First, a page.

What’s the point?

At the beginning of the semester, I sometimes stop to wonder what is the point to this education thing, especially for undergraduate creative writers. Often at AWP conferences, panels bemoan the number of writing programs out there (usually MFA programs but it applies to undergrad as well) and lament the prospects for their students. Some go so far as to wonder whether they should even allow their students to take their classes (though they do). In this day and age, when college tuitions continue to rise and when students are increasingly practical in their choices of major (or believe they are), how do we justify what we do?

On the one hand, it is tempting to simply justify it because it exists. Poetry has been around for thousands of years, and fiction as we know it for nearly as long. Creative writing has been part of human culture since humans learned to write, before that there was storytelling and oral poetry, so there should be no need to justify teaching it. Oh, that life were so simple.

Students (or their parents) want careers. Actually, many students don’t want careers, or if they do, they want exciting careers, and ‘famous writer’ is right up there with ‘film star’ for some of them. Yet if that were the promise we held out to students, then I might agree that teaching creative writing is unethical. Rare is the student who will go on to a career as a writer, though they do exist and I know several of our alums who are well on their way. Even rarer is the student writer who will someday be ‘famous,’ though that may depend on how one defines fame. So I am looking for something a little more practical in what we teach.

Ultimately, it boils down to two things: self-awareness and expression. Really, aren’t these the hallmarks of a liberal arts education? They may be developed in many fields, but no fields are more appropriate to this than the creative fields of writing, art, music, and theater.

Most students seem to take creative writing classes because they have a desire to express themselves. In order to do this, they must by definition, know themselves, and the process of creative writing involves considerable exploration of the self. Though it is not psychoanalysis — there is no analyst in the room — the creative writing class provides this opportunity, as any art class might. This clearer understanding of the self may be more beneficial to the student in the long run than any professional education, even if it is never directly applicable to a career. It may help the student choose a career or decide when to change careers, who to marry (or not), what to do in her/his ‘spare time,’ etc.

Certainly, creative writing classes can not take credit for every decision students make in the rest of their lives, but there is value in fostering a thoughtful self-awareness. Of course, many students may still make a mess of their lives (who doesn’t at some point) and cope with their messes for better or worse, and this is an aspect of learning that is impossible to grade or assess. Some of those ‘messes’ may lead to brilliant works of art, for which we also can not take full credit, anymore than we can be blamed for a lack of brilliance.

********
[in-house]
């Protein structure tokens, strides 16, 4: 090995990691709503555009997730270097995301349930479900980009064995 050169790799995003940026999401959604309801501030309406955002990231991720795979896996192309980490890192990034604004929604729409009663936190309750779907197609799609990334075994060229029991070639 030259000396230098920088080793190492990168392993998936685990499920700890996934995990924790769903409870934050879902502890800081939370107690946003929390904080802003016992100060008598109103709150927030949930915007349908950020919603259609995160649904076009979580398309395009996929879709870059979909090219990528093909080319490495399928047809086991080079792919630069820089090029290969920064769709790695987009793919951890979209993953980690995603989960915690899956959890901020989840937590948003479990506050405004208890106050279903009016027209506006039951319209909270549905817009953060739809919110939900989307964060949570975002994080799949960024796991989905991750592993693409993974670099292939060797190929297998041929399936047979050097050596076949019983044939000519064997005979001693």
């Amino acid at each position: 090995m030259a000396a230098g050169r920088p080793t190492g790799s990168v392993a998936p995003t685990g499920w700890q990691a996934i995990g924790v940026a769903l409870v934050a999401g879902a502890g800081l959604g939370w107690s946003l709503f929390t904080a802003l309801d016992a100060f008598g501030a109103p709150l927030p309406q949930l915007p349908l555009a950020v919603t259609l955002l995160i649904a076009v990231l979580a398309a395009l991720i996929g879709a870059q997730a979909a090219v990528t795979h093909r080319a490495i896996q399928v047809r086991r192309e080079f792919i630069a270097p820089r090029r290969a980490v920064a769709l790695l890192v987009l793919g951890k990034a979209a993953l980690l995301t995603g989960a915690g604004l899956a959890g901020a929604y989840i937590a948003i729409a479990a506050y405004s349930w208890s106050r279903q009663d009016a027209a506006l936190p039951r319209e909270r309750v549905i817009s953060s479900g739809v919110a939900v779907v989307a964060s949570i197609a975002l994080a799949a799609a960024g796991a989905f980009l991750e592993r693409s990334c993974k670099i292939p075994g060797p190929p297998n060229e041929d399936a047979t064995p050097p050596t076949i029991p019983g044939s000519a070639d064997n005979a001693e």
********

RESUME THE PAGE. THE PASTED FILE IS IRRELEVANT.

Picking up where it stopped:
So I usually come round to fostering expression as the main value of what we do as teachers of creative writing. If anything, I hope we teach (and can grade and assess) care with language. Creative writers should pay more attention to how they write what they write. The language of a poem should be beautiful (or intentionally and beautifully ugly), even if the subject is not. A paragraph of prose fiction should be musical as well as informative. Writers should choose the word that is right in a given context, not just the most expedient word, but the word that means, sounds, and feels right. Syntax matters for the patterns it creates (not just grammatical correctness), and paragraphs, poems, stories, even essays are developed with a structure in mind, though that structure often arises out of the material rather than being imposed from outside.

This attention to detail and care for language carries over from writers’ creative works to all their writing. Emails from a writer ought to be better written than most others. In an age of information, when we are flooded with ‘communication’ vying for our attention, the messages that are well crafted will stand out from those that aren’t. There may be more need for poets and writers than ever before, and more need to develop the skills of a writer for those who do want to stand out and make their mark, whether that is with a book of poems or novel or with a memo or blog or tweet or whatever the next technological innovation will bring.

Let’s face it, most creative writing students aren’t hell bent on a career. They may end up in a closely related field, or they may end up doing something completely different from what they studied in college in order to make a living (which is true for students in any major), yet the skills students develop in a creative writing class will stand them in good stead no matter where they go or what they do.

2 responses to this post.

  1. A good post for the beginning of the academic year. I am heartened, though I admit that my emails (I still bemoan the loss of the hyphen there, and that it was once merely an adjective) are often too long for their purposes. Ah, mattering.

    Reply

  2. Posted by Kendall Dunkelberg on September 21, 2010 at 10:30 am

    I like Donald Knuth’s take on the spelling of email, and his attitude towards email in general (as well as his Umberto Ecco quote). Is this a sign that I aspire someday to be a curmudgeon? Maybe, though I doubt I’ll ever have a secretary to sort my mail. Better to be like Basho and hit the road with a pack filled with poems and other gifts from friends.

    http://www-cs-faculty.stanford.edu/~uno/email.html

    Reply

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